September 30, 2013 -- Bright lights, casinos, and A-list entertainment - that's why most people visit Las Vegas. However, there's another good reason to plan a trip to the City that Never Sleeps, particularly if you're a car buff, and most definitely if you're a Shelby fan. Shelby American, the company that Carroll Shelby founded over 50 years ago, is now located at the southern end of the Vegas Strip. Here, the Shelby team performs its magic, making fast cars even faster and sexy cars sexier. Whether you're looking at the iconic Cobra Roadster, an enhanced Mustang, or an upgraded F150 Raptor truck, there is no mistaking the Shelby look. Gary Patterson, VP of Sales & Customer Services, took me on a tour of Shelby American for an inside look at how these special vehicles are built. This is ground zero, where the collector cars of tomorrow are being produced today.
The main production building is organized so that each vehicle has its own individual workstation, with a two post surface-mounted lift in the center. You can imagine that it is quite a spectacle to see Super Snakes, Shelby 1000s, GT350s, and Shelby Raptors in various stages of assembly. Gary explained that a Shelby team member completes all specified upgrades here, except body stripes and wide-body kits. However, one special vehicle, the Shelby 1000, requires an additional stop in the Speed Shop, because of the unique modifications it requires.
Initially, as I walked through the Shop, I didn't see any Cobras. I thought, "Shelby American must have them somewhere," and sure enough, they were being handcrafted in the rear of the main production building. In fact, I got a terrific photo op, when I spotted a highly-polished aluminum body Cobra off to the side.
When I stepped into the Speed Shop, Gary pointed to a Shelby 1000 that was missing an engine. To pump up the power to 1000 horsepower, these ultimate Snakes require special modifications inside the engine, in addition to the typical supercharging that is common in other Shelby models. The missing Shelby 1000 engine was being reworked in a separate room. It's a sure bet that Carroll Shelby spent some quality timge at this heart of the operation, where extra horsepower was developed.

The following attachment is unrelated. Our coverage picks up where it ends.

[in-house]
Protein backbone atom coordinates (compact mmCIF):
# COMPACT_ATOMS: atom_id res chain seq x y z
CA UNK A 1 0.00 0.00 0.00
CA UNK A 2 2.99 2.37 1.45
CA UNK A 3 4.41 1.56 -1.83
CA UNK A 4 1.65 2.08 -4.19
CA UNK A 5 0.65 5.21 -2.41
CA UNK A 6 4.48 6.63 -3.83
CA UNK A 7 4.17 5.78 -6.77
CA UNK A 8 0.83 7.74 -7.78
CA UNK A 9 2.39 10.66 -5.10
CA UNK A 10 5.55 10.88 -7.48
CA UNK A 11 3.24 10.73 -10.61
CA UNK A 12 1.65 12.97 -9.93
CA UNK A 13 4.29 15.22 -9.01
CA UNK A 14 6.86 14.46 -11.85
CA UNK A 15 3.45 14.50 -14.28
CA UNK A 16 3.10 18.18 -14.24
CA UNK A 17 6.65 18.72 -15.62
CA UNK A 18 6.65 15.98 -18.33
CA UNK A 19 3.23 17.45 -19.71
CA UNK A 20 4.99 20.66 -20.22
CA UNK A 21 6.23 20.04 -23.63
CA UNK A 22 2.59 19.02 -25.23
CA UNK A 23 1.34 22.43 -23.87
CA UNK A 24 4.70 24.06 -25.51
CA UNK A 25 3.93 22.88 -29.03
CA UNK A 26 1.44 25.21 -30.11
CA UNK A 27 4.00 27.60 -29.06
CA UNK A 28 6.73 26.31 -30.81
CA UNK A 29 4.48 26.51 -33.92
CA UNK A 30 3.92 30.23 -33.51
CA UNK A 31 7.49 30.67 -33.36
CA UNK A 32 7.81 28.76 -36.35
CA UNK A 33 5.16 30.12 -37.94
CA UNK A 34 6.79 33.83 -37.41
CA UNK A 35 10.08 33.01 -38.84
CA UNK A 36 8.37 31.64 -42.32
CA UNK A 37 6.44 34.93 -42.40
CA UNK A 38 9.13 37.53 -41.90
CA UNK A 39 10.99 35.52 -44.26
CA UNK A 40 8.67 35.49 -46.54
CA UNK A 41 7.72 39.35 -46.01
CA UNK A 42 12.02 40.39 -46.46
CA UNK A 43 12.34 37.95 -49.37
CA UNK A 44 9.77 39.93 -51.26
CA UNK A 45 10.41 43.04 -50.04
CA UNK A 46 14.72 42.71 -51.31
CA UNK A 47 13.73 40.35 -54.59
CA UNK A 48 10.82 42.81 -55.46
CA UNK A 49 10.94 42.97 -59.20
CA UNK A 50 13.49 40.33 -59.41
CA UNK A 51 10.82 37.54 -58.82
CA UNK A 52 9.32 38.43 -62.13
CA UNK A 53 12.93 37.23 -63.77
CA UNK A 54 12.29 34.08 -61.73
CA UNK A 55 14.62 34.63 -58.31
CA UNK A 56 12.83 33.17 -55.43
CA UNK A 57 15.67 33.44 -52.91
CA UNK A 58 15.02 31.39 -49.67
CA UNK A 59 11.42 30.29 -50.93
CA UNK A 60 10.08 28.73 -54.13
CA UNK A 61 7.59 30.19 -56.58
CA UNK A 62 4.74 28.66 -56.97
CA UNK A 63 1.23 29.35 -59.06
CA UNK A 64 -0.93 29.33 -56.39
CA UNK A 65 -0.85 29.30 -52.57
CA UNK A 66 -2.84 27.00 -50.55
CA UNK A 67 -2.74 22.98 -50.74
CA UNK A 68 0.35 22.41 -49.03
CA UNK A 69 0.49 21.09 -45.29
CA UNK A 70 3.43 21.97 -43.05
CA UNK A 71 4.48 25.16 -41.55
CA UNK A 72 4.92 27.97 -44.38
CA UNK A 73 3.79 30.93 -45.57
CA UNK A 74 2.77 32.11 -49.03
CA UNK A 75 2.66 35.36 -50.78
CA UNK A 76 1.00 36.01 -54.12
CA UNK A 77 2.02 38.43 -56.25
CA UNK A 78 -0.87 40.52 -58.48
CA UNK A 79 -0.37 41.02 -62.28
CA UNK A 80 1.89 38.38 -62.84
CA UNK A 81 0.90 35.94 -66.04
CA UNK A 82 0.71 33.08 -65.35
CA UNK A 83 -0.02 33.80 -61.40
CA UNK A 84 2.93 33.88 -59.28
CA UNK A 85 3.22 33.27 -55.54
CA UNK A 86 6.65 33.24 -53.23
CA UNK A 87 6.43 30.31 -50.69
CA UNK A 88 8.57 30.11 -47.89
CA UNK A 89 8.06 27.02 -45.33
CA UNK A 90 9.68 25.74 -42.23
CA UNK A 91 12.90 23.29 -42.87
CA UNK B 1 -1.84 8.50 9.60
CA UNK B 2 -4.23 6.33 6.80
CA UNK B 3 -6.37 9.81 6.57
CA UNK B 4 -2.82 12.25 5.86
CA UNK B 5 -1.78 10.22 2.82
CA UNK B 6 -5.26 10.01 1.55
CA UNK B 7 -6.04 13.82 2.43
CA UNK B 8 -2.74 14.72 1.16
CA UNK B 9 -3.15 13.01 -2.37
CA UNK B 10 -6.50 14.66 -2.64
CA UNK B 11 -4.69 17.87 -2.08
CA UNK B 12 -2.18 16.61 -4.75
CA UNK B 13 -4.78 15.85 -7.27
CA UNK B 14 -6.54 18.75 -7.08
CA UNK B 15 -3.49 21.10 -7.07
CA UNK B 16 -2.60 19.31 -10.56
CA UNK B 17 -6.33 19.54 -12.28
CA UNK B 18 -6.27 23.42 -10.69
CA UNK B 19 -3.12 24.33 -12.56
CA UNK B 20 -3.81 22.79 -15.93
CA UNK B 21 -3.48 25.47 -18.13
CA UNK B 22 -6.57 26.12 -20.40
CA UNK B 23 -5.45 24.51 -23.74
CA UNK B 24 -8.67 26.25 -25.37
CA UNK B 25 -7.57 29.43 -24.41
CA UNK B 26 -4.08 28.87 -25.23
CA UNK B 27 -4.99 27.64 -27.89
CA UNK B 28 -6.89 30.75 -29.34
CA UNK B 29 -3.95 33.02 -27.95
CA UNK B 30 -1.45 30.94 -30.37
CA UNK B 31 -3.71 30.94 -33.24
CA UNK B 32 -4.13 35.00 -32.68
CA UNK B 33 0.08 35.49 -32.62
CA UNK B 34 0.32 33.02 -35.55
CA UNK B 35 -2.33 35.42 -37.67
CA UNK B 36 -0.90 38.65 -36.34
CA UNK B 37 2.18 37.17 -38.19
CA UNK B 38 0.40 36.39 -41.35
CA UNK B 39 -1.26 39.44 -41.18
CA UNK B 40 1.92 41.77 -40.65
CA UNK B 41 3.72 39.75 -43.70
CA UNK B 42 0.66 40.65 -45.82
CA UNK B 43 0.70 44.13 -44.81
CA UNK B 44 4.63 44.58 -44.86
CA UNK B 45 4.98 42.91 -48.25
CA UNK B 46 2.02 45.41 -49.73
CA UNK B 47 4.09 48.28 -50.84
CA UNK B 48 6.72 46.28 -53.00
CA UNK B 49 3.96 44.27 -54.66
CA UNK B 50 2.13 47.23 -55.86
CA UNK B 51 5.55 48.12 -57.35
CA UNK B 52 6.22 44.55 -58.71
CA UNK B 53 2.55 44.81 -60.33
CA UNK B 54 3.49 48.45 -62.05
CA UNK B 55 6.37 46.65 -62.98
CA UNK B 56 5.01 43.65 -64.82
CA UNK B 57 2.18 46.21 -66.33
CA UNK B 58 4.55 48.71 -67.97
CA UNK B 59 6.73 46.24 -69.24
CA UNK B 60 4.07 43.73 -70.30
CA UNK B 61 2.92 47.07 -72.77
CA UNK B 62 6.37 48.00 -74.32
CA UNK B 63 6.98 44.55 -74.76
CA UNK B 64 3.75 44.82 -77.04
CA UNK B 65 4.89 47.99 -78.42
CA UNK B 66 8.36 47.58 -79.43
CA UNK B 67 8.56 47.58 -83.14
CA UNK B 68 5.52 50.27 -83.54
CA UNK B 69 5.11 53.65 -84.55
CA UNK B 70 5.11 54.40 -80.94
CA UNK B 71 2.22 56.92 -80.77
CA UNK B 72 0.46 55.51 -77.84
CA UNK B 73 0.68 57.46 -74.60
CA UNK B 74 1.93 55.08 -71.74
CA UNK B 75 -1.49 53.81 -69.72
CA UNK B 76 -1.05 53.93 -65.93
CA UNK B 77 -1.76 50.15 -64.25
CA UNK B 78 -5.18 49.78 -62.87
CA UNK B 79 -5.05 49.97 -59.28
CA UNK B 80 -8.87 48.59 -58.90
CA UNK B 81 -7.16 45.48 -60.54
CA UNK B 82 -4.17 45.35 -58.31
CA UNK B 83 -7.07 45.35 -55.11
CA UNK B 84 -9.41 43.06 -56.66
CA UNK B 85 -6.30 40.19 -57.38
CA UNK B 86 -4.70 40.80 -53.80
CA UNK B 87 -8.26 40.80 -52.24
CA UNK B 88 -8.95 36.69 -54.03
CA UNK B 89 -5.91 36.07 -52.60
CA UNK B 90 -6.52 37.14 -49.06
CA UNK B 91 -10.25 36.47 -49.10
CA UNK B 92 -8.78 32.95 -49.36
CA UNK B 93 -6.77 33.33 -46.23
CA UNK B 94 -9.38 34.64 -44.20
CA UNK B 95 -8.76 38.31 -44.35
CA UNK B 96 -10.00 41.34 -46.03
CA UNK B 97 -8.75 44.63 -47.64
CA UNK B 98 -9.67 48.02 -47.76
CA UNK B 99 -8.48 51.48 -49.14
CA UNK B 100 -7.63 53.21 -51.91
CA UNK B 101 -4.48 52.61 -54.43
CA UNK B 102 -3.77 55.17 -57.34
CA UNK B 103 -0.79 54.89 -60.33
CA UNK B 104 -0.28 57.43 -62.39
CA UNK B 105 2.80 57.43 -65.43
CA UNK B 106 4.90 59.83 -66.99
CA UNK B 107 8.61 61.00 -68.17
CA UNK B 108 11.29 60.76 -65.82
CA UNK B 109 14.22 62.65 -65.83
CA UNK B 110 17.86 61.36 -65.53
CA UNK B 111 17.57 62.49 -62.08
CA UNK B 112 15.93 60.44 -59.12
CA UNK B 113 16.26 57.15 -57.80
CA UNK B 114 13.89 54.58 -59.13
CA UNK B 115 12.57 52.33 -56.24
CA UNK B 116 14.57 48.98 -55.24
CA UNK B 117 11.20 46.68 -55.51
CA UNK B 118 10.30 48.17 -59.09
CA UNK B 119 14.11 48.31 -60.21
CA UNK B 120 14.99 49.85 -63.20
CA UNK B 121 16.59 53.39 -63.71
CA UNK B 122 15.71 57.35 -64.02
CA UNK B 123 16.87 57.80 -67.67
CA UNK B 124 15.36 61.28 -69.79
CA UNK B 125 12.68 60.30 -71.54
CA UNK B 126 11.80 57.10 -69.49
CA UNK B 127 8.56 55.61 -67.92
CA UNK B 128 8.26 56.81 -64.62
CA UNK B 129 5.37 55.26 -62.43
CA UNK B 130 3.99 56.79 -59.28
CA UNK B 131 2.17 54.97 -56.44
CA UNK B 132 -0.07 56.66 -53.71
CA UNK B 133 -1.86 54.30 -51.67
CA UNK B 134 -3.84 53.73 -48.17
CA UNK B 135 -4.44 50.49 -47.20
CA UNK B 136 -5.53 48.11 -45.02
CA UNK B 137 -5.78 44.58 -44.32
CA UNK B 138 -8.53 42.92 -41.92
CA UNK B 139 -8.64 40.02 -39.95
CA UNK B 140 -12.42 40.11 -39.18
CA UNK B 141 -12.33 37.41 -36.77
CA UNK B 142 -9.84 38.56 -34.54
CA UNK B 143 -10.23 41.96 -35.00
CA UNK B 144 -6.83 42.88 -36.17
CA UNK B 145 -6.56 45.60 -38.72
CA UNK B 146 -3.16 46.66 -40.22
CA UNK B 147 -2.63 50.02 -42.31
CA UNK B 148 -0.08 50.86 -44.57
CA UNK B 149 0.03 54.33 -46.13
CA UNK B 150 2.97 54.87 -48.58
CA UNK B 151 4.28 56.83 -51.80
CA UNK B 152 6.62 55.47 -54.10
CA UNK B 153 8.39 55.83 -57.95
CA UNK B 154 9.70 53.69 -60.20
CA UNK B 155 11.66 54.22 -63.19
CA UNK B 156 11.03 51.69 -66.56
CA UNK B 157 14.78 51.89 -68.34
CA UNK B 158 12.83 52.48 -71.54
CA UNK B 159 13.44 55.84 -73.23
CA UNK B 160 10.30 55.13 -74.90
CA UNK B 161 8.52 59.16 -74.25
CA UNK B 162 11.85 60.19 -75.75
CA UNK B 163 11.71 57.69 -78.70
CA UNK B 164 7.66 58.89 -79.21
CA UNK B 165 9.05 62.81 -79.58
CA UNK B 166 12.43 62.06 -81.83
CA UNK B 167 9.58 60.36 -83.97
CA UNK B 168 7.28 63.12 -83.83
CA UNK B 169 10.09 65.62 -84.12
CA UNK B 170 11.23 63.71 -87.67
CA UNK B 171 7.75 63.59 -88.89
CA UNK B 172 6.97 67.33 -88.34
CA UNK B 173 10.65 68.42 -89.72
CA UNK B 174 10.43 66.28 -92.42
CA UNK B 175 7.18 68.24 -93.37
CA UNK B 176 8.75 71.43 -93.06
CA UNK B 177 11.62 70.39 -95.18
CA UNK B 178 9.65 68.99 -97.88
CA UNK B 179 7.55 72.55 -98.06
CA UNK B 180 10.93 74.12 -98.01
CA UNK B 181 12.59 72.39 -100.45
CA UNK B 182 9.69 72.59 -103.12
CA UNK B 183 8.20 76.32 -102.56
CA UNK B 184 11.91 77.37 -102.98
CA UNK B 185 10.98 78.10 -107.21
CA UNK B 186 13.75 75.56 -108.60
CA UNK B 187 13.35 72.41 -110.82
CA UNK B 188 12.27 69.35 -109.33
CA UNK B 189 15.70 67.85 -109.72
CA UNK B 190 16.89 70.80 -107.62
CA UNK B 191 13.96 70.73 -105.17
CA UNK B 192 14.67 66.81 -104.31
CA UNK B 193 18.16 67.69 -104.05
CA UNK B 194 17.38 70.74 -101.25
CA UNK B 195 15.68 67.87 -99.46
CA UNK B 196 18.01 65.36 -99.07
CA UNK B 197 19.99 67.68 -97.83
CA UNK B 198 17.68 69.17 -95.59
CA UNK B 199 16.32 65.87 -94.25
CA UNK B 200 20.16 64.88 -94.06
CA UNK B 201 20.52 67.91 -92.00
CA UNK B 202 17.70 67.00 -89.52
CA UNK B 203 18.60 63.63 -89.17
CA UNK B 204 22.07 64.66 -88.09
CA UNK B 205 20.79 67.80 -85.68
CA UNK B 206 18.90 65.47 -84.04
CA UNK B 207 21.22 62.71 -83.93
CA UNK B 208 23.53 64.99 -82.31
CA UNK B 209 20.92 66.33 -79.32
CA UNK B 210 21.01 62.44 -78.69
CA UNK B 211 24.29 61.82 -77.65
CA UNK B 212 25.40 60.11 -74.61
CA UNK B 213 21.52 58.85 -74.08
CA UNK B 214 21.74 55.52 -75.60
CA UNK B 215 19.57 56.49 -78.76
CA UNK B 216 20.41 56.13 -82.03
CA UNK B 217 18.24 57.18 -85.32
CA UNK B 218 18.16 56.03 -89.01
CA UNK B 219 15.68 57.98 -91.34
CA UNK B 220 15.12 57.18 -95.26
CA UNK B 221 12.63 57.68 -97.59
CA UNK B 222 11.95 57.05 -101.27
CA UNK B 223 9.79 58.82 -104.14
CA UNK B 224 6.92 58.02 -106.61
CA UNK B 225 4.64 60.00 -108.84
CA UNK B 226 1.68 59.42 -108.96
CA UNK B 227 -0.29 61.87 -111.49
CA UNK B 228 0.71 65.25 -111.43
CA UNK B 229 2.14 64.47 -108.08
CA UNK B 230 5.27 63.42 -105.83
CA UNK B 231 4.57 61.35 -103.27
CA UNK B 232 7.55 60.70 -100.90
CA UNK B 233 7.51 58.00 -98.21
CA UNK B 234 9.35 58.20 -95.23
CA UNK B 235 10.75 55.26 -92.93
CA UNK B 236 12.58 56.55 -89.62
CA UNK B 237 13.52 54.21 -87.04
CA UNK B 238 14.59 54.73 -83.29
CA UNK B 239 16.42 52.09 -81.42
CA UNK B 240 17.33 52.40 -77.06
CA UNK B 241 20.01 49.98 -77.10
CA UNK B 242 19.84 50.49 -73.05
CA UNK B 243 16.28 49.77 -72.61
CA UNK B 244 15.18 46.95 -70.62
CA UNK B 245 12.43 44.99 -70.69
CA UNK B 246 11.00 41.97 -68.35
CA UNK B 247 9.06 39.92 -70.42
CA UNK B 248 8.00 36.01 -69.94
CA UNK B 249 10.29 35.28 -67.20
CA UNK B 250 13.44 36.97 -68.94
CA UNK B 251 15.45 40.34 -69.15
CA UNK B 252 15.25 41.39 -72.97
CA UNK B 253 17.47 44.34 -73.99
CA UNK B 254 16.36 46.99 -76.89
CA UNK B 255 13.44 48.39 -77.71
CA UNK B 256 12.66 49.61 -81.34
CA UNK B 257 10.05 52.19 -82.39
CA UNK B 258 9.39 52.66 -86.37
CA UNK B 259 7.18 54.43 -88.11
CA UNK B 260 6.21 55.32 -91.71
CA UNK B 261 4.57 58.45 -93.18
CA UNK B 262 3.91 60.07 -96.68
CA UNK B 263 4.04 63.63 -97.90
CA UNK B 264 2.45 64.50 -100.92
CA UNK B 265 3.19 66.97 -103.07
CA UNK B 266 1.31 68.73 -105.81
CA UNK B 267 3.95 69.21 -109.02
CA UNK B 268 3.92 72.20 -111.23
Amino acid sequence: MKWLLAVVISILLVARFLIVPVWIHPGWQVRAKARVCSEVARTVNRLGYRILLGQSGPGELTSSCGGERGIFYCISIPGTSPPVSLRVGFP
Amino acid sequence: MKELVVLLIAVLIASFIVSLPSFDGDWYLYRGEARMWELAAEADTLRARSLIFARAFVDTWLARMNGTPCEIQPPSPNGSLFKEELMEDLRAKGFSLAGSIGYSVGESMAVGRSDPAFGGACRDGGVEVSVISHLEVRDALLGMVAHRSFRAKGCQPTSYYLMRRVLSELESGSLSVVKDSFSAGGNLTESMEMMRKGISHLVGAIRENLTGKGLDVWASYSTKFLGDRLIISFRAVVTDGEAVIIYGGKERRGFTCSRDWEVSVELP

In addition to ongoing Shelby mods, work was in progress on a late model Cobra Jet drag car and a ZR1 Corvette. Gary explained that the Shelby mechanics work on many high performance cars, not just Fords and Shelbys, either to add more power or sometimes to put cars back together that have been pushed beyond their breaking point.
The popularity of the Shelby wide body kits introduced last year has created a large demand, as customers line up to get this upgrade, so it's no surprise that the body and paint shop is very busy. The wide look, which can be added to only the rear end, or to both the front and rear, is available on Mustangs, starting with the 2005 model year. It was interesting to see a brand new Mustang, with the window sticker still in place, getting the wide-body makeover.
Completed cars are sent to the inspection booth, where under bright lights each vehicle is closely examined before being released for delivery. A row of newly- minted Shelbys, a Ford GT, which had received an upgraded supercharger, and a Ford Focus, were waiting in line for their turn in the inspection booth.
A trip to the Shelby facility wouldn't be complete without visiting the onsite museum. Several cars of Carroll Shelby's personal collection are housed here, along with some late model builds. The very first Cobra ever built, designated CSX2000, is a featured car on display in the museum. This 1962 AC Cobra, with a small block 260 engine, may be one of the most valuable sports cars in the world, with some estimates being as much as $26 million. Also, don't miss the man cave next to the museum, which has Shelby items for sale, including a Cobra-inspired golf cart. This special cart may not improve your game, but you'll be able to outrun anyone on the fairway.